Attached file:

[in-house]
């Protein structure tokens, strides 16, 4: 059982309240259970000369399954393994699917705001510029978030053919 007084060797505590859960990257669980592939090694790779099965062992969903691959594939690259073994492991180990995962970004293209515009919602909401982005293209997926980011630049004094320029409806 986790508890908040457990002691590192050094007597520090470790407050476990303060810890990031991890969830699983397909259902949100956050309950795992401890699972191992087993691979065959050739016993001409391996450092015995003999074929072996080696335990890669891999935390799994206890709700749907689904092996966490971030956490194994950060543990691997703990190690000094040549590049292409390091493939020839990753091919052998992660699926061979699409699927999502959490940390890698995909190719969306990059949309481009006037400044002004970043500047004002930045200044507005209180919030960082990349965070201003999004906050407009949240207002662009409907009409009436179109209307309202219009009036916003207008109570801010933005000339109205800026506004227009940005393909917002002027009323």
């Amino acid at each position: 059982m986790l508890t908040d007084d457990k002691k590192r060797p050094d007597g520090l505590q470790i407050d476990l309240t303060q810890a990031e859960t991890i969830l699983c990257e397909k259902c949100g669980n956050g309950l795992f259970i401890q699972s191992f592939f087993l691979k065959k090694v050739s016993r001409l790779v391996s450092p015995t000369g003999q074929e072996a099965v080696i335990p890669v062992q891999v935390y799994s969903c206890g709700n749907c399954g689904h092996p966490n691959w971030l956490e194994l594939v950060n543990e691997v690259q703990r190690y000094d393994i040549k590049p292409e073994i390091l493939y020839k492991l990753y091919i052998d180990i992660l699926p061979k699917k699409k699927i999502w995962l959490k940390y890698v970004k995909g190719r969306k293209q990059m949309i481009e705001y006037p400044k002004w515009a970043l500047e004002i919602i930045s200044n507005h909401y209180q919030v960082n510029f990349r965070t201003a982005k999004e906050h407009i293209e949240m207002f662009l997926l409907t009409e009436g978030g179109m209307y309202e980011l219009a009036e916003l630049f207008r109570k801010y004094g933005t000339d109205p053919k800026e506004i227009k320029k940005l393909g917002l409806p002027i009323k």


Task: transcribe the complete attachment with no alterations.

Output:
[in-house]
């Protein structure tokens, strides 16, 4: 059982309240259970000369399954393994699917705001510029978030053919 007084060797505590859960990257669980592939090694790779099965062992969903691959594939690259073994492991180990995962970004293209515009919602909401982005293209997926980011630049004094320029409806 986790508890908040457990002691590192050094007597520090470790407050476990303060810890990031991890969830699983397909259902949100956050309950795992401890699972191992087993691979065959050739016993001409391996450092015995003999074929072996080696335990890669891999935390799994206890709700749907689904092996966490971030956490194994950060543990691997703990190690000094040549590049292409390091493939020839990753091919052998992660699926061979699409699927999502959490940390890698995909190719969306990059949309481009006037400044002004970043500047004002930045200044507005209180919030960082990349965070201003999004906050407009949240207002662009409907009409009436179109209307309202219009009036916003207008109570801010933005000339109205800026506004227009940005393909917002002027009323």
């Amino acid at each position: 059982m986790l508890t908040d007084d457990k002691k590192r060797p050094d007597g520090l505590q470790i407050d476990l309240t303060q810890a990031e859960t991890i969830l699983c990257e397909k259902c949100g669980n956050g309950l795992f259970i401890q699972s191992f592939f087993l691979k065959k090694v050739s016993r001409l790779v391996s450092p015995t000369g003999q074929e072996a099965v080696i335990p890669v062992q891999v935390y799994s969903c206890g709700n749907c399954g689904h092996p966490n691959w971030l956490e194994l594939v950060n543990e691997v690259q703990r190690y000094d393994i040549k590049p292409e073994i390091l493939y020839k492991l990753y091919i052998d180990i992660l699926p061979k699917k699409k699927i999502w995962l959490k940390y890698v970004k995909g190719r969306k293209q990059m949309i481009e705001y006037p400044k002004w515009a970043l500047e004002i919602i930045s200044n507005h909401y209180q919030v960082n510029f990349r965070t201003a982005k999004e906050h407009i293209e949240m207002f662009l997926l409907t009409e009436g978030g179109m209307y309202e980011l219009a009036e916003l630049f207008r109570k801010y004094g933005t000339d109205p053919k800026e506004i227009k320029k940005l393909g917002l409806p002027i009323k």